Sanofi and GlaxoSmithKline have committed 200 million doses of their experimental coronavirus vaccine to a global effort to distribute shots around the world, the drugmakers said Wednesday.
The doses will go to the COVAX Facility, a World Health Organization-backed initiative meant to give rich and poor countries alike equal access to crucial COVID-19 vaccines once they’re ready.
More than 180 countries and economies have signed onto the initiative aiming to have 2 billion vaccine doses available by the end of next year. Paris-based Sanofi and UK-based GlaxoSmithKline say they’ll provide the shots as long as their vaccine wins regulatory approval, which the companies expect to seek in the first half of 2021.
“The commitment we are announcing today for the COVAX Facility can help us together stand a better chance of bringing the pandemic under control,” Thomas Triomphe, the global head of Sanofi’s vaccine business, said in a statement.
Sanofi and GlaxoSmithKline started an early-stage clinical trial in early September for their vaccine, which got a $2.1 billion funding commitment from the Trump administration in July. The companies expect to have the first results from that study in early December to support the start of a late-stage trial by the end of the year.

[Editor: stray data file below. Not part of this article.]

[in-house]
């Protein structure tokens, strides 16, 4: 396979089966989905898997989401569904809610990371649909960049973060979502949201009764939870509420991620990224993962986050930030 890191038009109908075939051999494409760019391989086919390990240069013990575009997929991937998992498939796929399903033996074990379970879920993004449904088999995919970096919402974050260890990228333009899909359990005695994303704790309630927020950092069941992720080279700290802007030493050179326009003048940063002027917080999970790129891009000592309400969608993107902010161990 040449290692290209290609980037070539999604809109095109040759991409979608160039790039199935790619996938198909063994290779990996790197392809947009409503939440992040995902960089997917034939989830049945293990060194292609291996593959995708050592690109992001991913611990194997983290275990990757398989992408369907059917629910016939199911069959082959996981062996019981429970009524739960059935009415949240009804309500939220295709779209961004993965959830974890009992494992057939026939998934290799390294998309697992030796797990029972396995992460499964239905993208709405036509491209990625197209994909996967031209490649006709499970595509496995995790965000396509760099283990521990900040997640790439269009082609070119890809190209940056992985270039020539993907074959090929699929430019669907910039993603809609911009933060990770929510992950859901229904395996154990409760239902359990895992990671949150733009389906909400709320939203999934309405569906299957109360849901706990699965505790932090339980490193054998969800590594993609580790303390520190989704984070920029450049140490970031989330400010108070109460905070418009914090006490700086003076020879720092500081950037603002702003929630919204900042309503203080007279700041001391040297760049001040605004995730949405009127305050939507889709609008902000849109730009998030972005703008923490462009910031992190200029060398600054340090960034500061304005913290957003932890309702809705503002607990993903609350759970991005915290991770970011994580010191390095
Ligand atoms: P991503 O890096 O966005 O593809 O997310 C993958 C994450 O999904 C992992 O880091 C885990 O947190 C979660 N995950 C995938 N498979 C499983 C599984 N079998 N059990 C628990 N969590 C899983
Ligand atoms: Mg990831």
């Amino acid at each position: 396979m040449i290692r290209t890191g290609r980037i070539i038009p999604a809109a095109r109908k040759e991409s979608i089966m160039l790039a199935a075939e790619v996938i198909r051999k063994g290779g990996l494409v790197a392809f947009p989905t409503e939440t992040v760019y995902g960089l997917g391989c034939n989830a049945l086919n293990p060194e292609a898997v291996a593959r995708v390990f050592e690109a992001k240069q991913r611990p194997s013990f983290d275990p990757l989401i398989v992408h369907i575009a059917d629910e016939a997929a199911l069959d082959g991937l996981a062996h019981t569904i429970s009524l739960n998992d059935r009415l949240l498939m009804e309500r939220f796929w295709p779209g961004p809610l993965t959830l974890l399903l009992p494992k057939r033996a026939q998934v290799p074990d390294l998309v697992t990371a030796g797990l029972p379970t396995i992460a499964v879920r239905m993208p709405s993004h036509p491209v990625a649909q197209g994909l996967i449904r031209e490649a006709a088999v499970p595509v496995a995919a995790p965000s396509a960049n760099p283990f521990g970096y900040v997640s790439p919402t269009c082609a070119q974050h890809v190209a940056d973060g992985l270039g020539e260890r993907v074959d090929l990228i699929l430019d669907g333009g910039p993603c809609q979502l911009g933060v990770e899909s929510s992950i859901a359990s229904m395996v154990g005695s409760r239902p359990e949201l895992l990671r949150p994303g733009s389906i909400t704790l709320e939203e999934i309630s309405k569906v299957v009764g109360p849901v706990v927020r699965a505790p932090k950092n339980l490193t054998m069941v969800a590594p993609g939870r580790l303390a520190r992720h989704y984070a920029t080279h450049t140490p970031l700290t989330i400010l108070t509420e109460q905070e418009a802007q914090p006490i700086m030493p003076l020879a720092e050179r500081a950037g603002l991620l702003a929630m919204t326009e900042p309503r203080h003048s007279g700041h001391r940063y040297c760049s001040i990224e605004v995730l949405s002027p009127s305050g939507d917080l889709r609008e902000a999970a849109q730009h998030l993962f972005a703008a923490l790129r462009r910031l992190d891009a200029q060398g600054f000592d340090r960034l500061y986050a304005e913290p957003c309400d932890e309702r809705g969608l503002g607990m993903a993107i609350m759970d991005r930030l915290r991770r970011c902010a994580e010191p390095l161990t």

The vaccine is not as far along as other candidates being developed by Pfizer, Moderna, AstraZeneca and Johnson & Johnson, which have begun important Phase 3 studies in the US aimed at showing whether their shots are safe and effective. Pfizer and Moderna have said they expect to seek emergency approval for their shots in the US by the end of 2020.
Sanofi shares were down 2.3 percent at $46.30 as of 11:22 a.m. Wednesday while GlaxoSmithKline shares were off about 3.5 percent at $34.10.
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